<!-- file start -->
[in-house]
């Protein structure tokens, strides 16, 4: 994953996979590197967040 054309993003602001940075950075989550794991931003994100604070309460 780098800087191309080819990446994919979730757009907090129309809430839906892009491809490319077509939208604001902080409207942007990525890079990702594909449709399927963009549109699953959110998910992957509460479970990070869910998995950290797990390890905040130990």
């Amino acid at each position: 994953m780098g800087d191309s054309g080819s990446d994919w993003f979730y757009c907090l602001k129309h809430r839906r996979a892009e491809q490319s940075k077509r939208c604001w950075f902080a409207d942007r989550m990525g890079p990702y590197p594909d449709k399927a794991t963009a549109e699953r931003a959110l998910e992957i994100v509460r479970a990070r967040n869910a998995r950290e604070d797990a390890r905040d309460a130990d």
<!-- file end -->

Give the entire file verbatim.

[in-house]
């Protein structure tokens, strides 16, 4: 994953996979590197967040 054309993003602001940075950075989550794991931003994100604070309460 780098800087191309080819990446994919979730757009907090129309809430839906892009491809490319077509939208604001902080409207942007990525890079990702594909449709399927963009549109699953959110998910992957509460479970990070869910998995950290797990390890905040130990």
């Amino acid at each position: 994953m780098g800087d191309s054309g080819s990446d994919w993003f979730y757009c907090l602001k129309h809430r839906r996979a892009e491809q490319s940075k077509r939208c604001w950075f902080a409207d942007r989550m990525g890079p990702y590197p594909d449709k399927a794991t963009a549109e699953r931003a959110l998910e992957i994100v509460r479970a990070r967040n869910a998995r950290e604070d797990a390890r905040d309460a130990d």